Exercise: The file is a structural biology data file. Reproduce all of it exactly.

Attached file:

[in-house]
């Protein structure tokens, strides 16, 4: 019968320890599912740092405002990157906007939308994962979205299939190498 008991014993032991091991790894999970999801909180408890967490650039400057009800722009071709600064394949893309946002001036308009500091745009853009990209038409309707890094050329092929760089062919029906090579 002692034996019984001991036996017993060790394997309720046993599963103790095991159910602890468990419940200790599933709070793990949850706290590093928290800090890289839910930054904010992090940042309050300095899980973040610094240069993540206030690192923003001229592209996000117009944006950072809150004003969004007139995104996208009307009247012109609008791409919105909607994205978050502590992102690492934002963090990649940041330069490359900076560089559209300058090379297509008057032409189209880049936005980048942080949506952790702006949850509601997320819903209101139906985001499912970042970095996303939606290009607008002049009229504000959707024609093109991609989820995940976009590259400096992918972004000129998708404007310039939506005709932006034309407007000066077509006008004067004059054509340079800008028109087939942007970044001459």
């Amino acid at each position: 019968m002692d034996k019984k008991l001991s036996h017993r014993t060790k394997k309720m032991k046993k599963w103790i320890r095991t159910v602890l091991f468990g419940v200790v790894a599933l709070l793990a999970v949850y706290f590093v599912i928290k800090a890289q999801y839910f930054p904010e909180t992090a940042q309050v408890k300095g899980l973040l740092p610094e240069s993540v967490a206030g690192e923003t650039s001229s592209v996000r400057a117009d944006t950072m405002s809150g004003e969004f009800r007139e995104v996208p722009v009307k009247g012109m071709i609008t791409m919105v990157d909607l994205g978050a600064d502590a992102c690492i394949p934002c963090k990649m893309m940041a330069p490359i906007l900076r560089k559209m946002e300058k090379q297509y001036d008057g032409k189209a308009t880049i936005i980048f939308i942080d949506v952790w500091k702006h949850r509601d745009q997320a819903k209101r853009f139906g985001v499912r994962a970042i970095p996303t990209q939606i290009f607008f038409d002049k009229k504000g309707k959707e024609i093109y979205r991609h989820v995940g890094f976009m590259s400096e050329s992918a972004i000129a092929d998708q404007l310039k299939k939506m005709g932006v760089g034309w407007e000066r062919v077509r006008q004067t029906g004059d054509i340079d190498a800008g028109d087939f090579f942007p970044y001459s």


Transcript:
[in-house]
């Protein structure tokens, strides 16, 4: 019968320890599912740092405002990157906007939308994962979205299939190498 008991014993032991091991790894999970999801909180408890967490650039400057009800722009071709600064394949893309946002001036308009500091745009853009990209038409309707890094050329092929760089062919029906090579 002692034996019984001991036996017993060790394997309720046993599963103790095991159910602890468990419940200790599933709070793990949850706290590093928290800090890289839910930054904010992090940042309050300095899980973040610094240069993540206030690192923003001229592209996000117009944006950072809150004003969004007139995104996208009307009247012109609008791409919105909607994205978050502590992102690492934002963090990649940041330069490359900076560089559209300058090379297509008057032409189209880049936005980048942080949506952790702006949850509601997320819903209101139906985001499912970042970095996303939606290009607008002049009229504000959707024609093109991609989820995940976009590259400096992918972004000129998708404007310039939506005709932006034309407007000066077509006008004067004059054509340079800008028109087939942007970044001459």
């Amino acid at each position: 019968m002692d034996k019984k008991l001991s036996h017993r014993t060790k394997k309720m032991k046993k599963w103790i320890r095991t159910v602890l091991f468990g419940v200790v790894a599933l709070l793990a999970v949850y706290f590093v599912i928290k800090a890289q999801y839910f930054p904010e909180t992090a940042q309050v408890k300095g899980l973040l740092p610094e240069s993540v967490a206030g690192e923003t650039s001229s592209v996000r400057a117009d944006t950072m405002s809150g004003e969004f009800r007139e995104v996208p722009v009307k009247g012109m071709i609008t791409m919105v990157d909607l994205g978050a600064d502590a992102c690492i394949p934002c963090k990649m893309m940041a330069p490359i906007l900076r560089k559209m946002e300058k090379q297509y001036d008057g032409k189209a308009t880049i936005i980048f939308i942080d949506v952790w500091k702006h949850r509601d745009q997320a819903k209101r853009f139906g985001v499912r994962a970042i970095p996303t990209q939606i290009f607008f038409d002049k009229k504000g309707k959707e024609i093109y979205r991609h989820v995940g890094f976009m590259s400096e050329s992918a972004i000129a092929d998708q404007l310039k299939k939506m005709g932006v760089g034309w407007e000066r062919v077509r006008q004067t029906g004059d054509i340079d190498a800008g028109d087939f090579f942007p970044y001459s």